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Toronto is a vibrant and cosmopolitan place. It is Canada's most heavily populated city and home to more than 80 ethnic groups. The city has a lively stock exchange, soaring architecture, museums, art galleries, performing arts companies, fine restaurants, large shopping complexes, and a striking natural beauty.
Situated on the north shore of Lake Ontario, Toronto has distinctive neighbourhoods, where immigrants from across the globe have helped shape what it means to be Canadian. The city's most prominent feature is the CN Tower. The landmark is one of the world's tallest free-standing structures, and has design elements that help visitors enjoy the view. Chief among them are glass-fronted elevators and a revolving restaurant near the top. Toronto also boasts the Rogers Centre (formerly the Skydome). The multi-purpose entertainment complex has a retractable roof, and a claim to being the world's greatest entertainment centre.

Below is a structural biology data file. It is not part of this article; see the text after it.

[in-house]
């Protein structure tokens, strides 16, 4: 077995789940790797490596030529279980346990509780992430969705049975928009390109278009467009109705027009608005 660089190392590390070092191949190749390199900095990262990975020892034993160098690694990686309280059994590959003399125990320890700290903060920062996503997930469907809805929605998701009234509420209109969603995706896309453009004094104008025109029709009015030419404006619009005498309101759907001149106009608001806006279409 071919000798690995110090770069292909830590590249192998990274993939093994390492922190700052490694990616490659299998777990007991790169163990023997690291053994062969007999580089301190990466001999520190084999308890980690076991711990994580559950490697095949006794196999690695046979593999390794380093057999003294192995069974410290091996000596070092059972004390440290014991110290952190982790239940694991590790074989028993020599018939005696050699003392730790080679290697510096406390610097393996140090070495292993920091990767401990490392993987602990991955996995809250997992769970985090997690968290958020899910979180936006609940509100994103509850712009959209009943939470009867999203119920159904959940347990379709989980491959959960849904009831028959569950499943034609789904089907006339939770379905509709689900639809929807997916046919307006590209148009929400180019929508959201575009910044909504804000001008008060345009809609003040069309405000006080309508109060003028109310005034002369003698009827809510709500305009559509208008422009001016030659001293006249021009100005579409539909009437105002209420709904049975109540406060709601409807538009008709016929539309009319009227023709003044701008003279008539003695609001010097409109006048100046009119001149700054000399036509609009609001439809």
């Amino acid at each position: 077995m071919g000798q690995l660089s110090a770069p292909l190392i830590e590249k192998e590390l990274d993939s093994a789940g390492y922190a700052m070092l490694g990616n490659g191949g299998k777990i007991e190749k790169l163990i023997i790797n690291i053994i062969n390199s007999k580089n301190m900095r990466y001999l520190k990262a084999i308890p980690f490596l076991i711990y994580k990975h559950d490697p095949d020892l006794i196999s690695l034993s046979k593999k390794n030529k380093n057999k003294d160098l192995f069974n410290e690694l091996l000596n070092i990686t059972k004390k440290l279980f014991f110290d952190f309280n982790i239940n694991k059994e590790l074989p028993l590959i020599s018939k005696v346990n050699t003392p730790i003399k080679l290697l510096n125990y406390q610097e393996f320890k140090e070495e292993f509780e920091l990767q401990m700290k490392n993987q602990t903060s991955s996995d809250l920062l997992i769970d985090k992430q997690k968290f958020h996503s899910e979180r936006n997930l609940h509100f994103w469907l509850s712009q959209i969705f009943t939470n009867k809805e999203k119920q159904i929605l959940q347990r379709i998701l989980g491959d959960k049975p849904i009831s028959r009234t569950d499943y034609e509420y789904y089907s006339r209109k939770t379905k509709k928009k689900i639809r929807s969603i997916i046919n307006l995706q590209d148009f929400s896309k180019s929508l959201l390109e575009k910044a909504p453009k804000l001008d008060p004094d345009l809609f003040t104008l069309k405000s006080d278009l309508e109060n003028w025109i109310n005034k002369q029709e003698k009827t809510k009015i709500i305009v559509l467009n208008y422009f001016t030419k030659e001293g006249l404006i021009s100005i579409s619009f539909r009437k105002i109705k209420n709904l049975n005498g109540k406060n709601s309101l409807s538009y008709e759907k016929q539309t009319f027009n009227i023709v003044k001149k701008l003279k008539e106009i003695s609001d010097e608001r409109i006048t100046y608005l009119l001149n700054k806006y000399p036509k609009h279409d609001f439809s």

The city gets very cold during winter. Travellers should visit over the mid-year period if avoiding chillier weather is a priority.
Casa Loma is the only full-sized castle in North America. Formerly the home of Canadian financier, Sir Henry Pellatt, it is a wonderland of secret passageways, and elaborately decorated rooms.
Pallet used his immense personal fortune to build the chateau, though financial troubles meant he could not sustain it. Today, the City of Toronto owns the castle and welcomes guests in daily. All in all, visitors enjoy touring the authentically furnished rooms and splendid gardens, and appreciating stunning views of Toronto from one of the castle's towers.
Standing 1,815ft (553m) high, Toronto's CN Tower was the world's tallest building until 2007. Today, it remains a renowned architectural masterpiece, and is perhaps Canada's most celebrated icon.
One of the tower's top attractions is the award-wining 360 Restaurant. It offers guests breath-taking, revolving views of the city, and dishes created with the finest Canadian ingredients. Another drawcard is EdgeWalk. At 1168ft (356m) above ground, it is the world's highest 'hands-free' external walk and must for all thrill seekers.
The Royale Ontario Museum treats visitors to displays of art, culture and nature from around the globe and across the ages. It ranks as one of North America's premier cultural institutions, and is Canada's largest and most comprehensive museum.